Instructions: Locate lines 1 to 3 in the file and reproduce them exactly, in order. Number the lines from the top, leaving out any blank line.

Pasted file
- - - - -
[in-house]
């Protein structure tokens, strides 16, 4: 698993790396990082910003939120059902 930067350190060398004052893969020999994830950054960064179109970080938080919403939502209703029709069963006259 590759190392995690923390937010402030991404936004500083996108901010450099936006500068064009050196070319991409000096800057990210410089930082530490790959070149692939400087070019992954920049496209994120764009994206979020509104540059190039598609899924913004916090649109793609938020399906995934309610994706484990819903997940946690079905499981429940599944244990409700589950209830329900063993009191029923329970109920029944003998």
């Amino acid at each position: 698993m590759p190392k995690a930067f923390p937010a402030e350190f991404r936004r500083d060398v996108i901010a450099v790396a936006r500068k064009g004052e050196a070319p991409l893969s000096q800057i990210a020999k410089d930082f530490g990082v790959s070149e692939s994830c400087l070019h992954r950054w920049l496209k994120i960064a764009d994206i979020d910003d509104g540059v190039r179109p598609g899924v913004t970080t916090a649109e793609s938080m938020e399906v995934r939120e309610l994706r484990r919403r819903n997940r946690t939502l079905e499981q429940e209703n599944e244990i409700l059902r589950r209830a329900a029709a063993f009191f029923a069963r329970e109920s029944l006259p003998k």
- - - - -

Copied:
[in-house]
């Protein structure tokens, strides 16, 4: 698993790396990082910003939120059902 930067350190060398004052893969020999994830950054960064179109970080938080919403939502209703029709069963006259 590759190392995690923390937010402030991404936004500083996108901010450099936006500068064009050196070319991409000096800057990210410089930082530490790959070149692939400087070019992954920049496209994120764009994206979020509104540059190039598609899924913004916090649109793609938020399906995934309610994706484990819903997940946690079905499981429940599944244990409700589950209830329900063993009191029923329970109920029944003998």
């Amino acid at each position: 698993m590759p190392k995690a930067f923390p937010a402030e350190f991404r936004r500083d060398v996108i901010a450099v790396a936006r500068k064009g004052e050196a070319p991409l893969s000096q800057i990210a020999k410089d930082f530490g990082v790959s070149e692939s994830c400087l070019h992954r950054w920049l496209k994120i960064a764009d994206i979020d910003d509104g540059v190039r179109p598609g899924v913004t970080t916090a649109e793609s938080m938020e399906v995934r939120e309610l994706r484990r919403r819903n997940r946690t939502l079905e499981q429940e209703n599944e244990i409700l059902r589950r209830a329900a029709a063993f009191f029923a069963r329970e109920s029944l006259p003998k």